Hadoop’s origins derive from two seminal Google white papers from 2003-4, the first describing the Google Filesystem (GFS) for persistent, massively scalable, reliable storage and the second the MapReduce framework for distributed data processing, both of which Google used to ingest and crunch the vast amounts of web data needed to provide timely and relevant search results. These papers laid the groundwork for Apache Hadoop’s implementation of MapReduce running on top of the Hadoop Filesystem (HDFS). Hadoop gained an early, dedicated following from companies like Yahoo!, Facebook, and Twitter, and has since found its way into enterprises of all types due to its unconventional approach to data and distributed computing. Hadoop tackles the problems discussed in Part 1 in the following ways:
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Tags: Big Data, Cisco, data center, Hadoop, NoSQL
If you have been a regular reader of just about any technology blog or publication over the last year you’d be hard-pressed to have not heard about big data and especially the excitement (some might argue hype) surrounding Hadoop. Big data is becoming big business, and the buzz around it is building commensurately. What began as a specialized solution to a unique problem faced by the largest of Web 2.0 search engines and social media outlets – namely the need to ingest, store and analyze vast amounts of semi- or unstructured data in a fast, efficient, cost-effective and reliable manner that challenges traditional relational database management and storage approaches – has expanded in scope across nearly every industry vertical and trickled out into a wide variety of IT shops, from small technology startups to large enterprises. Big business has taken note, and major industry players such as IBM, Oracle, EMC, and Cisco have all begun investing directly in this space. But why has Hadoop itself proved so popular, and how has it solved some of the limitations of traditional structured relational database management systems (RDBMS) and associated SAN/NAS storage designs?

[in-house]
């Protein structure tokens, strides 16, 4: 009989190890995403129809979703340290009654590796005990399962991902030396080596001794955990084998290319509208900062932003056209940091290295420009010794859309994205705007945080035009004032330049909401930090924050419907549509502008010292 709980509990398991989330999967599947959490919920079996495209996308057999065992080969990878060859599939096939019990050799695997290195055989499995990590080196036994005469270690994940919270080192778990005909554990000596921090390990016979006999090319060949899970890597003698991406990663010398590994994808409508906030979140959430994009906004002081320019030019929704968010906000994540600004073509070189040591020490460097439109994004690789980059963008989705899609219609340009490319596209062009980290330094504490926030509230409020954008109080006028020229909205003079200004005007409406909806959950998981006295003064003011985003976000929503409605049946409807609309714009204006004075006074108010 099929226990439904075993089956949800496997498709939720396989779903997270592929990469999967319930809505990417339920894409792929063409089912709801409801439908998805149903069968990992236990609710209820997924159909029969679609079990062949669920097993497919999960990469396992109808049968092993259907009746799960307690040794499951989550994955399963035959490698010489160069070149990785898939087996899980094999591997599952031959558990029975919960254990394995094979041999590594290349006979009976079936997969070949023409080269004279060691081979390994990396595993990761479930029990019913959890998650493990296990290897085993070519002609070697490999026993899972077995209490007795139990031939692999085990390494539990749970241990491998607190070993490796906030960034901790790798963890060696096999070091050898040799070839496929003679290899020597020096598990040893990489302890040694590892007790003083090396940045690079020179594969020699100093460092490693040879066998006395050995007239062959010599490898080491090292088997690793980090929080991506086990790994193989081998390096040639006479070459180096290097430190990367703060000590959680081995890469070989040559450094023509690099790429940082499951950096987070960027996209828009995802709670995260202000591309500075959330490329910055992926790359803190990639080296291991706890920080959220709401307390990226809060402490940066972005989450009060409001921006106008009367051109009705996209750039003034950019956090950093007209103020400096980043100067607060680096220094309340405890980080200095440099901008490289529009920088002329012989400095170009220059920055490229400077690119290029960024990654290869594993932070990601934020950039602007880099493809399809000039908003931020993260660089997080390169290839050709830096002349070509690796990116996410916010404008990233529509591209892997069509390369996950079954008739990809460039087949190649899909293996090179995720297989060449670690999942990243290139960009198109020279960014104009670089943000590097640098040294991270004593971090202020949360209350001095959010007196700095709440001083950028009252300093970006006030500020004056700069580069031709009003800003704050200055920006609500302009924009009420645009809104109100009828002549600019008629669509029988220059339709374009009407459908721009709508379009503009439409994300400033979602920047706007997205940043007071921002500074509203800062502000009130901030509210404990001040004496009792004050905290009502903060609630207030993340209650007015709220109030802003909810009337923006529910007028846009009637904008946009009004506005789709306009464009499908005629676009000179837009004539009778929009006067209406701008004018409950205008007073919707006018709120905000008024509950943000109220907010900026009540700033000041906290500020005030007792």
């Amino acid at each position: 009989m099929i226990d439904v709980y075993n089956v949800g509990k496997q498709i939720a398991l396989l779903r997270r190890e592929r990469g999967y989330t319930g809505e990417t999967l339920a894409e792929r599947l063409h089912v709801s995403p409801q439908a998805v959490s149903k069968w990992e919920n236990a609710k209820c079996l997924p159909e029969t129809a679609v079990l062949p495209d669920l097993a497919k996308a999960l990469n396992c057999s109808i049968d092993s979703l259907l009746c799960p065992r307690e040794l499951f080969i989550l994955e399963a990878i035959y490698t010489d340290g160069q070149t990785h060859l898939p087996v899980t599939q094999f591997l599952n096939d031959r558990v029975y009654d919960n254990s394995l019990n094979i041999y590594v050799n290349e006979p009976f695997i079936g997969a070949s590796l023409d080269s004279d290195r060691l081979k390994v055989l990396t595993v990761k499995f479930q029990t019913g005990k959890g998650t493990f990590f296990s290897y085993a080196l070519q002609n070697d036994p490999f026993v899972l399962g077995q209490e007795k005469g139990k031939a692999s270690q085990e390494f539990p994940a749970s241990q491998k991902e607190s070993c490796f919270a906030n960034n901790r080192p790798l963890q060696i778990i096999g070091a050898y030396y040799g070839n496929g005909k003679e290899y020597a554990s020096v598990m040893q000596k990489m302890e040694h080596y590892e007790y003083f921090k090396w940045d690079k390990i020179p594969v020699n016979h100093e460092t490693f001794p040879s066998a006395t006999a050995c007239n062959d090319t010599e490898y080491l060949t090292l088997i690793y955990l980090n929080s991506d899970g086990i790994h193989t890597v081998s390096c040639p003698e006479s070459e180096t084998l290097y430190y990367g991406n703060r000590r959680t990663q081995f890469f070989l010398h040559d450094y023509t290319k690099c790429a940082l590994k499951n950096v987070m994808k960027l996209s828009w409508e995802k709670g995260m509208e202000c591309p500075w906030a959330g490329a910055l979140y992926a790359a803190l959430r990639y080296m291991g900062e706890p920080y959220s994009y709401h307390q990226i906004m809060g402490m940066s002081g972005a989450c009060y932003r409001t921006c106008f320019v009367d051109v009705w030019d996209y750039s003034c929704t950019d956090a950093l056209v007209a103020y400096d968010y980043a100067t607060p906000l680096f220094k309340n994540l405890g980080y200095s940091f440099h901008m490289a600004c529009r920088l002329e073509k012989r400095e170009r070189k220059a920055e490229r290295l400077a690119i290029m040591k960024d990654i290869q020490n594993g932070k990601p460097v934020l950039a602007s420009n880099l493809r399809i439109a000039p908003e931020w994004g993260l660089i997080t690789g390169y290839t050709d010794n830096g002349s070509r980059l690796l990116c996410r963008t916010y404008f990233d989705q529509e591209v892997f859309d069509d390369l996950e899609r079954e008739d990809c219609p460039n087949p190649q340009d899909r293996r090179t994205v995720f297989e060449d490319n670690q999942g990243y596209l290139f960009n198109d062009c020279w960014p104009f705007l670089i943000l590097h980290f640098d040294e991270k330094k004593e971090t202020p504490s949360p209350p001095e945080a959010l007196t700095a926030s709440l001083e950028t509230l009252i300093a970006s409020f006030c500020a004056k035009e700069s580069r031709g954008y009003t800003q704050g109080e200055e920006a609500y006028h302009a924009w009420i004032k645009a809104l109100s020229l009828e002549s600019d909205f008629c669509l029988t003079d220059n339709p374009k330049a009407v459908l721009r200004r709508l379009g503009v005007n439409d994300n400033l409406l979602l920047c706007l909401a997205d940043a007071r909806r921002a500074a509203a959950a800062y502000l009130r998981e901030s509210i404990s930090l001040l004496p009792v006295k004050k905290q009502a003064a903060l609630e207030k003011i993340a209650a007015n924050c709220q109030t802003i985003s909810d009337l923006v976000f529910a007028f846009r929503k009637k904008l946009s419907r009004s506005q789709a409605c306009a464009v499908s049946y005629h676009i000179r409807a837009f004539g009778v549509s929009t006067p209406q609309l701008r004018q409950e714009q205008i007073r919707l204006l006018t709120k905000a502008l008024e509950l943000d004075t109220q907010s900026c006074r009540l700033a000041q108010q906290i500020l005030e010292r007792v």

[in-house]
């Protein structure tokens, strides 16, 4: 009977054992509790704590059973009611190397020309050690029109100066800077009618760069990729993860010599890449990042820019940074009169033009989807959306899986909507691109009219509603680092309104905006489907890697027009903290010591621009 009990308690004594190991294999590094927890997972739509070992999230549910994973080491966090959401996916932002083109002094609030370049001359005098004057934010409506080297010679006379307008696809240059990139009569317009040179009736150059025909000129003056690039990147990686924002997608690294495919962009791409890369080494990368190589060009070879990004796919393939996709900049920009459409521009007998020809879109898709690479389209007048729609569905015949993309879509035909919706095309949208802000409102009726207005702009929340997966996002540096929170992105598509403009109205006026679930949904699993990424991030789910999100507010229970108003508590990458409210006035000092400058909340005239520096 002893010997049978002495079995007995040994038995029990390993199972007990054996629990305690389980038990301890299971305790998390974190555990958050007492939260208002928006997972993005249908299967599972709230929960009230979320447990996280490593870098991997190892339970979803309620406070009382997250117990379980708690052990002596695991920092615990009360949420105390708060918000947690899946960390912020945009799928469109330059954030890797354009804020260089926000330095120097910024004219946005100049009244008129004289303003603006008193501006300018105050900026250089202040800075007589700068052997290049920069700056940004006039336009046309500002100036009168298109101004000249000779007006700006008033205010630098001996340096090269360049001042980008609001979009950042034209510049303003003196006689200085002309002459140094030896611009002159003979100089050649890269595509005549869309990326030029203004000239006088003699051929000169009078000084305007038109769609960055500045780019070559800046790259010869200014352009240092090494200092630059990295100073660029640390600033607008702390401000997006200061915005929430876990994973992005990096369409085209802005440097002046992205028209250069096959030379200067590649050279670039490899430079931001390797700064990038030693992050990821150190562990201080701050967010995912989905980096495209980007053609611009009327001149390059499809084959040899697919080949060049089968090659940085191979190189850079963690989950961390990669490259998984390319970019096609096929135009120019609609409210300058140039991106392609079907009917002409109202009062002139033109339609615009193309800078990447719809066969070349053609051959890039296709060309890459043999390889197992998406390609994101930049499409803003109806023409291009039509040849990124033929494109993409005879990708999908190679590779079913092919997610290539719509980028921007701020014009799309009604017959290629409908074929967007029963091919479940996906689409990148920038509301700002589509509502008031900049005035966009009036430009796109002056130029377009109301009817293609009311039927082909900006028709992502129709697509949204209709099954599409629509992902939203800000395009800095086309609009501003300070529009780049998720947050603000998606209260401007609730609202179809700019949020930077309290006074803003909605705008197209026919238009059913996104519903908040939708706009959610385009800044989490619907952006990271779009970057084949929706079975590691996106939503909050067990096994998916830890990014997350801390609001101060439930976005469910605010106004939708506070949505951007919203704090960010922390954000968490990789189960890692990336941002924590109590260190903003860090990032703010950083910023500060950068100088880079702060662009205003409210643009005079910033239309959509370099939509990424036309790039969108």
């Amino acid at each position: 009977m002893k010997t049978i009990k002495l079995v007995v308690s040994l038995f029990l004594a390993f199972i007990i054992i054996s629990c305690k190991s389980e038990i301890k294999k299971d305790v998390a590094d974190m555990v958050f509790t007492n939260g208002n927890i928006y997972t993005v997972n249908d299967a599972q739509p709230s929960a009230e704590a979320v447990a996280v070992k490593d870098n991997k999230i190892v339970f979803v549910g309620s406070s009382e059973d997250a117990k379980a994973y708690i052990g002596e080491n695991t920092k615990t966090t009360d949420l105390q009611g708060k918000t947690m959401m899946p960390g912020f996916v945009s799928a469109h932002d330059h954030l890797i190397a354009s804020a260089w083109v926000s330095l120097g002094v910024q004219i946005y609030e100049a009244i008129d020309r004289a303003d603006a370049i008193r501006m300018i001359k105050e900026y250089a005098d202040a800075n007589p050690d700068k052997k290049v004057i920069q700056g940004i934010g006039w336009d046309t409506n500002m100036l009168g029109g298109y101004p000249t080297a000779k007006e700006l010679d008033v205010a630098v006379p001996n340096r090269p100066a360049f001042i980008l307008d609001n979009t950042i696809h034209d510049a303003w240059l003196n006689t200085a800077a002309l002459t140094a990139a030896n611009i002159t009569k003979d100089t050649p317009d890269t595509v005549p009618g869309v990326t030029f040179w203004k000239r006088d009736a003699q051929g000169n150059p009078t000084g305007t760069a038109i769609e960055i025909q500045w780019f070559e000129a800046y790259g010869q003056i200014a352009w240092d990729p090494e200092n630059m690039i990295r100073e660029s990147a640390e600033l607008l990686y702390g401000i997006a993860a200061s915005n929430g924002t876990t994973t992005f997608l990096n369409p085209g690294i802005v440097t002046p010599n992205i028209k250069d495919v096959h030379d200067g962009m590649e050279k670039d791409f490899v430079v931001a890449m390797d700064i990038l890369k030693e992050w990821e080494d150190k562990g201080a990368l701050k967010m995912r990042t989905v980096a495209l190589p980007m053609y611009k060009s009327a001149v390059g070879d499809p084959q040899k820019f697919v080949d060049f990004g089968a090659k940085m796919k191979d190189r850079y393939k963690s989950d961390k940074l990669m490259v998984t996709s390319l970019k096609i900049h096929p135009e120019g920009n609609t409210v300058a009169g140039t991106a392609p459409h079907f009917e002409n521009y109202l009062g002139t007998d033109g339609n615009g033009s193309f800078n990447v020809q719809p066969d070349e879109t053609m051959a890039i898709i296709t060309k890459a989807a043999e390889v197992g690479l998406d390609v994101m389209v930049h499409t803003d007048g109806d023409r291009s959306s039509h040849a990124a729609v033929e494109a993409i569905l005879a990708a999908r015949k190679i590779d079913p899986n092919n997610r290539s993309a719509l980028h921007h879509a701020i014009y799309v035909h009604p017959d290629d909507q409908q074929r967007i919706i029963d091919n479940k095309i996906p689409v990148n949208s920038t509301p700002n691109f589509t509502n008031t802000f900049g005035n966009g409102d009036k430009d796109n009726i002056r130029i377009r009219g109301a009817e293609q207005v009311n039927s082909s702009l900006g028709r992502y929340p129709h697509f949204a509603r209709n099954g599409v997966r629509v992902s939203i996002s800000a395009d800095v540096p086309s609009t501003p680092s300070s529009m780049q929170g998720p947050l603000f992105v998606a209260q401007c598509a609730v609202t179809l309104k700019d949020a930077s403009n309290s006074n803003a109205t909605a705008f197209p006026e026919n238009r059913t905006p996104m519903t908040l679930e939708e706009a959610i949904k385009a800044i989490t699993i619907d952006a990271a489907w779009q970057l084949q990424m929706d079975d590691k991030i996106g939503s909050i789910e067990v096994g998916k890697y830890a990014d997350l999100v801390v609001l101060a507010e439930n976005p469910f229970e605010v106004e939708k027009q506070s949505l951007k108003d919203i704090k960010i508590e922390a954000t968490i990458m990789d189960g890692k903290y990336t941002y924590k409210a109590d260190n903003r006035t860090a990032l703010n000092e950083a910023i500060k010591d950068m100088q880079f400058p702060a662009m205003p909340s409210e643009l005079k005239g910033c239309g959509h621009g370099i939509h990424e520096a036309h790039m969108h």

In the Part 1 of this blog I’ll start by taking a closer look at some of those problems, and tomorrow in Part 2 I’ll show how Hadoop addresses them.
Businesses of all shapes and sizes are asking complex questions of their data to gain a competitive advantage: retail companies want to be able to track changes in brand sentiment from online sources like Facebook and Twitter and react to them rapidly; financial services firms want to scour large swaths of transaction data to detect fraud patterns; power companies ingest terabytes of data from millions of smart meters generating data every hour in hopes of uncovering new efficiencies in billing and delivery. As a result, developers and data analysts are demanding fast access to as large and “pure” a data set as possible, taxing the limits of traditional software and infrastructure and exposing the following technology challenges:
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Tags: Big Data, Hadoop, NoSQL